including Supreme Court justices, who are wined and dined and schooled in
the best rhetoric to hide corporate misbehavior and save profits. The two
Supremes known to attend such propaganda sessions are Antonin Scalia and
Clarence Thomas, who happened to be alternate-reality President Bush's
favorites. He'd like a full Supreme Court with the same sociopathic
tendencies as the above-mentioned billionaires. There is a vast rightwing
conspiracy after all, and it's coming to a town near you. There are twice
as many conservative think tanks as liberal ones, and they have a lot of
money. In fact, the top 20 combined have more money than is spent by the
Republican Party. They are alternate reality institutes where inconvenient
facts are often glossed over. The news media are intimidated by them. No
wonder the public has declining respect for news organizations.

Americans live in a troubled relationship with corporations. The latter
provide jobs and products which people need and are innovators in
technology. These are important functions, but corporations can also do
harm to society, and a relative minority of irresponsible corporate
activists can do enormous damage to the country, urging the culture away
from reality toward an alternate reality which will lower the quality of
life for the vast majority of people. Credible news organizations would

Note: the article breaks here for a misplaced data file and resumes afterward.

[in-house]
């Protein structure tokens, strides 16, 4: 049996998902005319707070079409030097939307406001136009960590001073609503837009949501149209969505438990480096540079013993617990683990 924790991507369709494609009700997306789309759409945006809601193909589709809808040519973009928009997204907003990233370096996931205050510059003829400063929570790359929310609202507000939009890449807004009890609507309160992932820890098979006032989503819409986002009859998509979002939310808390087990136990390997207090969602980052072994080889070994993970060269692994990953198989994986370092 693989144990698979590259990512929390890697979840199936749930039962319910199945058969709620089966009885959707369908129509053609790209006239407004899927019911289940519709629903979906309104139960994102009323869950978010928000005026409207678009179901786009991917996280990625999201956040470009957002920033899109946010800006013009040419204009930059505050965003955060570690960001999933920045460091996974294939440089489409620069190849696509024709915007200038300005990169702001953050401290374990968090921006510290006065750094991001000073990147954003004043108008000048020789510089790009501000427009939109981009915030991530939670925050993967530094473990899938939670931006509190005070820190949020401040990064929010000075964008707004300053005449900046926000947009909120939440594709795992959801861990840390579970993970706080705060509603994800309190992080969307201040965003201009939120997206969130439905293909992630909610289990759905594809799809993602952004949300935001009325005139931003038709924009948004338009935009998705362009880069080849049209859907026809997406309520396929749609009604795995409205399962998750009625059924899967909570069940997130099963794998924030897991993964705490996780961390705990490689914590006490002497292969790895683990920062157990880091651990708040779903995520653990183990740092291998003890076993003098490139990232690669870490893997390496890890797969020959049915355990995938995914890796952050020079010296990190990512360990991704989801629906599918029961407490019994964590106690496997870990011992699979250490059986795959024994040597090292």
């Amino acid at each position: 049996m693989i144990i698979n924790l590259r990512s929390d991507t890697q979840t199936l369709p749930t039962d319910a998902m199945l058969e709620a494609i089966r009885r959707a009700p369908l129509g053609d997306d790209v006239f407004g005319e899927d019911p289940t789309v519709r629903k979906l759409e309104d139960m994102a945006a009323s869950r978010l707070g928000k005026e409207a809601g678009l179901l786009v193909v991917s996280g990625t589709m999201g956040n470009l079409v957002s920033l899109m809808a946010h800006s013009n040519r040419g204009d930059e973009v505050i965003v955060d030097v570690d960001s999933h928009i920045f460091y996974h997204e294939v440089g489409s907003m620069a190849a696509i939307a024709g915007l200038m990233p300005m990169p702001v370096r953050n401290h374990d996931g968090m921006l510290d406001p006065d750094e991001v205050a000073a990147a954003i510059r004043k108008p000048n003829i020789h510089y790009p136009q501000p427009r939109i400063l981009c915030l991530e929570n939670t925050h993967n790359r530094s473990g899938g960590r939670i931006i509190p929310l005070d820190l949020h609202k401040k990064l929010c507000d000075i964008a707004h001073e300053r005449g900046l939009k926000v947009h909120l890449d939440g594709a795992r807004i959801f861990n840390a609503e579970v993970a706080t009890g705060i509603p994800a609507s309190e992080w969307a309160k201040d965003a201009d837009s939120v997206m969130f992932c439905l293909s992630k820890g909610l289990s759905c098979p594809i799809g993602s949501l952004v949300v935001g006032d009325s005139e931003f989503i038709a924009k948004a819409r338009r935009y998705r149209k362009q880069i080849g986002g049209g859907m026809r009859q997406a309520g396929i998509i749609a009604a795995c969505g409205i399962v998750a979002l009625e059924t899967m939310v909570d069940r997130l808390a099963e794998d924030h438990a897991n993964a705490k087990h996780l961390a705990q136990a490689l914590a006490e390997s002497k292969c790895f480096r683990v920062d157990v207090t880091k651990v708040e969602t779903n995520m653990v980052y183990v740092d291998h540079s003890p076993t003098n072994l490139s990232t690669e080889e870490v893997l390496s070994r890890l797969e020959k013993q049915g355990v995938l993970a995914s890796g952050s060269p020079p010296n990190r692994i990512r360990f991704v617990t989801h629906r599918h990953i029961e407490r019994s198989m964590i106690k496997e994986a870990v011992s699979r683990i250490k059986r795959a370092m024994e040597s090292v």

never include statements from the loony left, and they should identify the
alleged funding sources of these "institutes" if they must use them at all.
Imagine if the same article had said "The Competitive Enterprise Institute,
which is associated with Exxon/Mobil, issued a statement today..."

Something truly decadent is happening in the culture. There is more
dishonesty and less sense of responsibility to society among the managers
of the great corporations than ever within memory. A similar malaise
infests the government where truth-telling and fact-based reporting is
derided as "reality-based," meaning out of sync. The combination of
corruption and willful distancing from reality do not bode will for the
future.

John C. Mohawk Ph.D., columnist for Indian Country Today, is an author and
professor in the Center for the Americas at the State University of New
York at Buffalo.